Around the time the Soviet Union was in its landing spiral I was getting a catalog of Russian shit in the mail - matroyshkas, central Asian rugs with AK47s on them, surplus optics, all sorts of fun stuff. I remember them having an English translation of a leading Russian history of the "Great Patriotic War" and have regretted for years not buying it.
posted by jtron at 10:34 AM on October 7, 2010


and what's wrong with color correction? ;o;
posted by jtron at 10:35 AM on October 7, 2010


Found this in the Great Patriotic War link above: Russian newsreels about WWII
posted by jtron at 10:54 AM on October 7, 2010


It would, but it would destroy the double-fantasy that America Won The War Single-handedly and Commies Are Evil.

I just pictured FDR and Stalin doing this and you owe me a new libido.
posted by griphus at 10:59 AM on October 7, 2010


You think color correction was invented with digital cameras?

Great pics, though.
posted by entropicamericana at 11:26 AM on October 7, 2010


> and what's wrong with color correction?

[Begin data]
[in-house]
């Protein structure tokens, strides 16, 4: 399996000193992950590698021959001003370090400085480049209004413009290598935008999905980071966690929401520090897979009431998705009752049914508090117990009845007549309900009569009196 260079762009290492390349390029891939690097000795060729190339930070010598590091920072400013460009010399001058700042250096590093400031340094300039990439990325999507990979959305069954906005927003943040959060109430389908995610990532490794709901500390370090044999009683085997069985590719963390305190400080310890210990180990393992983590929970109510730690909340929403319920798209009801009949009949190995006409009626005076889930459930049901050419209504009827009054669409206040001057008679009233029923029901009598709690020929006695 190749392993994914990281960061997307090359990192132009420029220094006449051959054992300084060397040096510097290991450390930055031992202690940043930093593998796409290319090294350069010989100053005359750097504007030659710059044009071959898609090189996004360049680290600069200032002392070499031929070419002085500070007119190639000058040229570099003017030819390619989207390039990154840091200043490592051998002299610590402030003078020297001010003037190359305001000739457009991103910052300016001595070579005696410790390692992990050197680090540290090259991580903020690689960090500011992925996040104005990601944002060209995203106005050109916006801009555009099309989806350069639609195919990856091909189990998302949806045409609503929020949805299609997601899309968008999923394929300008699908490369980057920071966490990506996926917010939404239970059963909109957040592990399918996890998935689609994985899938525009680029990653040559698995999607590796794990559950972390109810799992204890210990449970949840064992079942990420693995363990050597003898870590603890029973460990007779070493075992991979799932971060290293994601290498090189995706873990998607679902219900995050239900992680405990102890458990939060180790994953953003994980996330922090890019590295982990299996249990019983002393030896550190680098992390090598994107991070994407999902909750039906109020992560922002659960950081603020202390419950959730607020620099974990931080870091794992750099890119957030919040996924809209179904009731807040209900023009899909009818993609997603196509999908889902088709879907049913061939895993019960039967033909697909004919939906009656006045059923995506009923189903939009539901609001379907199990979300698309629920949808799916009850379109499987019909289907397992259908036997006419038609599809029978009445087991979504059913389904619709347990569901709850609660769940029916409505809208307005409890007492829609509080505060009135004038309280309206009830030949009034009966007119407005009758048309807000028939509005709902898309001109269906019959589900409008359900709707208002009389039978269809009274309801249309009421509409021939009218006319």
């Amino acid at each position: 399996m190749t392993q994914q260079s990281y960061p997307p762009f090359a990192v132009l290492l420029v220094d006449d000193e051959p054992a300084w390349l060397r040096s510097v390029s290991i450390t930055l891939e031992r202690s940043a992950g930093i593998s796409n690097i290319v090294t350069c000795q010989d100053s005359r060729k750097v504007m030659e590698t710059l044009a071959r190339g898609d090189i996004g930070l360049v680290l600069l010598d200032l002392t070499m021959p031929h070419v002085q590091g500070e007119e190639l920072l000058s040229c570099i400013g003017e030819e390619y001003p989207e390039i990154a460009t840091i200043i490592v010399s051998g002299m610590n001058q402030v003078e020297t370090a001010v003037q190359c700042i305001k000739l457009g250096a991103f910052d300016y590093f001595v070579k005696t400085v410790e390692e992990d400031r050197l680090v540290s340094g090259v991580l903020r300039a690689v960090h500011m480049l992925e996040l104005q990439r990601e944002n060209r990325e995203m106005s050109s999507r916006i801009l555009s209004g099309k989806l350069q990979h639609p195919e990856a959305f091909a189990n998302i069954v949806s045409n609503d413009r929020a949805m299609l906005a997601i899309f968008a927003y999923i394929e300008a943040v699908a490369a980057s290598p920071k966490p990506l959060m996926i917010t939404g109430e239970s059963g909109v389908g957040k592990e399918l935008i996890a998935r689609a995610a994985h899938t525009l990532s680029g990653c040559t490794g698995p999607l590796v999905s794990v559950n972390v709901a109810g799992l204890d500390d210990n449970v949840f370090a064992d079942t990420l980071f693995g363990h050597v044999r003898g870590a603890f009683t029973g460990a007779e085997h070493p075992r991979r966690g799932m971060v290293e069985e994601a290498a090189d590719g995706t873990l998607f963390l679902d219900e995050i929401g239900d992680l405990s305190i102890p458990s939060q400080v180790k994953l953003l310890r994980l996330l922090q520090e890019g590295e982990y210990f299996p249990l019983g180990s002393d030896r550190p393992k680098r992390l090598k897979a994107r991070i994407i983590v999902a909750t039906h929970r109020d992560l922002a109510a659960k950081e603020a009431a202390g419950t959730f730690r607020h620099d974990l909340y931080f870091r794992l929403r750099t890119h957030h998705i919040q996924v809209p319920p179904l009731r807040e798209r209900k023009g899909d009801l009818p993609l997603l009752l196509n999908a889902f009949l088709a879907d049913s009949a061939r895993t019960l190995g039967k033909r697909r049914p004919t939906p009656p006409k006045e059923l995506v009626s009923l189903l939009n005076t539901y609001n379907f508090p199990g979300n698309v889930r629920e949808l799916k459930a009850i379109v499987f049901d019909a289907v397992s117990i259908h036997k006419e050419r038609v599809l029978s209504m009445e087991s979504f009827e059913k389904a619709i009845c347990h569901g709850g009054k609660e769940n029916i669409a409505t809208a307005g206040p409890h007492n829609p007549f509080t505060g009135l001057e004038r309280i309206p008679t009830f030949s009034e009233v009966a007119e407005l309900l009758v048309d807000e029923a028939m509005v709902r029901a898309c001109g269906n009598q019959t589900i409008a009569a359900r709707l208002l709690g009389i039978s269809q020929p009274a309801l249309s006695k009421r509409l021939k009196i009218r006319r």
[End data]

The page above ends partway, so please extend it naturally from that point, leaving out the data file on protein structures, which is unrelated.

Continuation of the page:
There's nothing inherently wrong with color-correction, but I find it aesthetically pleasing when I notice a lack of it in old photos. Sort of like when you watch films from the 70s and earlier and notice that they're not cram-packed with background/theme music the way most films seem to be today.

In my opinion, sometimes less manipulation just tells a better story.

tl;dr: I am old; therefore, I am nostalgic.
posted by heyho at 11:33 AM on October 7, 2010


> In my opinion, sometimes less manipulation just tells a better story.

On the other hand (and I'm neither for or against manipulation), sometimes seeing old photos that have been corrected or tweaked to look newer can help reduce the illusion that the past is somehow different or quaint. People and situations were pretty much like they are now, even with all the changes.